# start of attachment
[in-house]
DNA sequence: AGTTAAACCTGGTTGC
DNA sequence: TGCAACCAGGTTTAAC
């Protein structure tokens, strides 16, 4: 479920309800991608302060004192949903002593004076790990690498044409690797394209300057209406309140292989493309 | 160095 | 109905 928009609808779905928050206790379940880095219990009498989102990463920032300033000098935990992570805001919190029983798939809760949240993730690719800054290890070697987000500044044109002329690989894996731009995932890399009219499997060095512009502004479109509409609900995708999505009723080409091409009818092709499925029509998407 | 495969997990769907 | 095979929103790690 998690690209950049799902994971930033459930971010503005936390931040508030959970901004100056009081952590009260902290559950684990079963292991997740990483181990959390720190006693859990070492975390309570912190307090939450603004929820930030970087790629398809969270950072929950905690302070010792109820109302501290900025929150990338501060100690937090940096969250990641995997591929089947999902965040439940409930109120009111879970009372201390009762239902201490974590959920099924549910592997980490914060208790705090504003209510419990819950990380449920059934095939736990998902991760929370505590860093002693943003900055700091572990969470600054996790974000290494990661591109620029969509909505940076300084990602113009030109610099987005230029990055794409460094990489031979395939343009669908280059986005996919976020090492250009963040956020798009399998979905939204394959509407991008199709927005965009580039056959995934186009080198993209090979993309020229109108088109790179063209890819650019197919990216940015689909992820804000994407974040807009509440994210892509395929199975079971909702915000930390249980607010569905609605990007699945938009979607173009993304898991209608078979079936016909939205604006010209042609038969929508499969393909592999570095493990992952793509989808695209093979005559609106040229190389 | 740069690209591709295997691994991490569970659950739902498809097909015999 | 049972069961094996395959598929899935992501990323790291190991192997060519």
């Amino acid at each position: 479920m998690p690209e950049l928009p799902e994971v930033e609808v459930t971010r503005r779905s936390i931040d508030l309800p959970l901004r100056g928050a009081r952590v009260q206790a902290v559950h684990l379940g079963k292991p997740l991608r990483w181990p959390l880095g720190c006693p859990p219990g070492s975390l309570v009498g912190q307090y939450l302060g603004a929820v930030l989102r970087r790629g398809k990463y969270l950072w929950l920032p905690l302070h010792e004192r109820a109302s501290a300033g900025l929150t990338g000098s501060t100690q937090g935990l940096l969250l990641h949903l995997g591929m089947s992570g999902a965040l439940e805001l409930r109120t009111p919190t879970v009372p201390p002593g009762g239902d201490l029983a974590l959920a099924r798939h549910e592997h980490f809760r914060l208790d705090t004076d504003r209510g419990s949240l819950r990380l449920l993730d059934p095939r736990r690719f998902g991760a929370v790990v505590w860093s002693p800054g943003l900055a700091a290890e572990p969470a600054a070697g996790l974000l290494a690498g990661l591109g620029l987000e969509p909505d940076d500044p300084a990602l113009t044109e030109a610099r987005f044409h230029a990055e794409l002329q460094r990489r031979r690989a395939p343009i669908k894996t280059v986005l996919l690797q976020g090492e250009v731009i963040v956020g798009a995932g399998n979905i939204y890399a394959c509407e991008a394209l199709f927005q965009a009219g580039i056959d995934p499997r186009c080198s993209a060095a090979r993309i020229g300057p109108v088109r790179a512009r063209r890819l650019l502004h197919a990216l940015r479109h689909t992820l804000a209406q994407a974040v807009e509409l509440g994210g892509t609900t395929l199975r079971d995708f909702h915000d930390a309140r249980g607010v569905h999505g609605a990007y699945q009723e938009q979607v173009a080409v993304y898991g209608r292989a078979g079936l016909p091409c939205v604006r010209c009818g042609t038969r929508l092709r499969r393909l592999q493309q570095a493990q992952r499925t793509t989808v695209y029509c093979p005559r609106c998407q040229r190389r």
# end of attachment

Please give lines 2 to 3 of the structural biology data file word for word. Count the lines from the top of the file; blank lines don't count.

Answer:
DNA sequence: AGTTAAACCTGGTTGC
DNA sequence: TGCAACCAGGTTTAAC